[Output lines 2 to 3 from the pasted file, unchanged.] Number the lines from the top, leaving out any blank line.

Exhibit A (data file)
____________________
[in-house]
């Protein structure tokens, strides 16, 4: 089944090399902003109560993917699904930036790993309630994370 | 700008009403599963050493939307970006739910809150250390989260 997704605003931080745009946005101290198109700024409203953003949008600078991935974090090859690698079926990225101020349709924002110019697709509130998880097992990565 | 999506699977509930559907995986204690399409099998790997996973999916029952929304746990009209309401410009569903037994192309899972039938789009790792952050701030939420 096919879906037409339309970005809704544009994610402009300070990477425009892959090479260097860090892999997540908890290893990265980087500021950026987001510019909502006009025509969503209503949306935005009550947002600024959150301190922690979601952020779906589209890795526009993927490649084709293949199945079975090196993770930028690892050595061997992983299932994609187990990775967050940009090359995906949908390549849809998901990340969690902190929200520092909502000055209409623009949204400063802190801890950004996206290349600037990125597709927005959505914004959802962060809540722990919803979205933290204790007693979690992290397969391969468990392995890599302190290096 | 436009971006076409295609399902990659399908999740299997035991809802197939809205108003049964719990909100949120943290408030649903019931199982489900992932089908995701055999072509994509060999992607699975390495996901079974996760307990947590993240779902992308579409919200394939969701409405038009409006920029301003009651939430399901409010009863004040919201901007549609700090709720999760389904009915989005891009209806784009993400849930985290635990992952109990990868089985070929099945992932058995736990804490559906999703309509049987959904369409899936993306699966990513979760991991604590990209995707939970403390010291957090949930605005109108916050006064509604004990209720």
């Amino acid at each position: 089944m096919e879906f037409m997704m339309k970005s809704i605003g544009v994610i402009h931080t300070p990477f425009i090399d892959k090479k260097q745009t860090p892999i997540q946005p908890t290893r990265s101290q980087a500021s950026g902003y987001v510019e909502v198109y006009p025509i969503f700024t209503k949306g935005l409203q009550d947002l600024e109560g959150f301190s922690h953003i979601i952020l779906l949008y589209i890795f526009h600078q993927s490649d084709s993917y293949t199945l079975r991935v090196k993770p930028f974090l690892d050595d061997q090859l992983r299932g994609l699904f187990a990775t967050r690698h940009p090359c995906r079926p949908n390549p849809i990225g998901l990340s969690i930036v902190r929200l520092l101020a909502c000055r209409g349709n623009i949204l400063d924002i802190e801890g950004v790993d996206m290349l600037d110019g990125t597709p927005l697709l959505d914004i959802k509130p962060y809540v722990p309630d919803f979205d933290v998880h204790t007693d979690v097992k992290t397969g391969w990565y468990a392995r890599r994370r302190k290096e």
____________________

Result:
């Protein structure tokens, strides 16, 4: 089944090399902003109560993917699904930036790993309630994370 | 700008009403599963050493939307970006739910809150250390989260 997704605003931080745009946005101290198109700024409203953003949008600078991935974090090859690698079926990225101020349709924002110019697709509130998880097992990565 | 999506699977509930559907995986204690399409099998790997996973999916029952929304746990009209309401410009569903037994192309899972039938789009790792952050701030939420 096919879906037409339309970005809704544009994610402009300070990477425009892959090479260097860090892999997540908890290893990265980087500021950026987001510019909502006009025509969503209503949306935005009550947002600024959150301190922690979601952020779906589209890795526009993927490649084709293949199945079975090196993770930028690892050595061997992983299932994609187990990775967050940009090359995906949908390549849809998901990340969690902190929200520092909502000055209409623009949204400063802190801890950004996206290349600037990125597709927005959505914004959802962060809540722990919803979205933290204790007693979690992290397969391969468990392995890599302190290096 | 436009971006076409295609399902990659399908999740299997035991809802197939809205108003049964719990909100949120943290408030649903019931199982489900992932089908995701055999072509994509060999992607699975390495996901079974996760307990947590993240779902992308579409919200394939969701409405038009409006920029301003009651939430399901409010009863004040919201901007549609700090709720999760389904009915989005891009209806784009993400849930985290635990992952109990990868089985070929099945992932058995736990804490559906999703309509049987959904369409899936993306699966990513979760991991604590990209995707939970403390010291957090949930605005109108916050006064509604004990209720």
């Amino acid at each position: 089944m096919e879906f037409m997704m339309k970005s809704i605003g544009v994610i402009h931080t300070p990477f425009i090399d892959k090479k260097q745009t860090p892999i997540q946005p908890t290893r990265s101290q980087a500021s950026g902003y987001v510019e909502v198109y006009p025509i969503f700024t209503k949306g935005l409203q009550d947002l600024e109560g959150f301190s922690h953003i979601i952020l779906l949008y589209i890795f526009h600078q993927s490649d084709s993917y293949t199945l079975r991935v090196k993770p930028f974090l690892d050595d061997q090859l992983r299932g994609l699904f187990a990775t967050r690698h940009p090359c995906r079926p949908n390549p849809i990225g998901l990340s969690i930036v902190r929200l520092l101020a909502c000055r209409g349709n623009i949204l400063d924002i802190e801890g950004v790993d996206m290349l600037d110019g990125t597709p927005l697709l959505d914004i959802k509130p962060y809540v722990p309630d919803f979205d933290v998880h204790t007693d979690v097992k992290t397969g391969w990565y468990a392995r890599r994370r302190k290096e």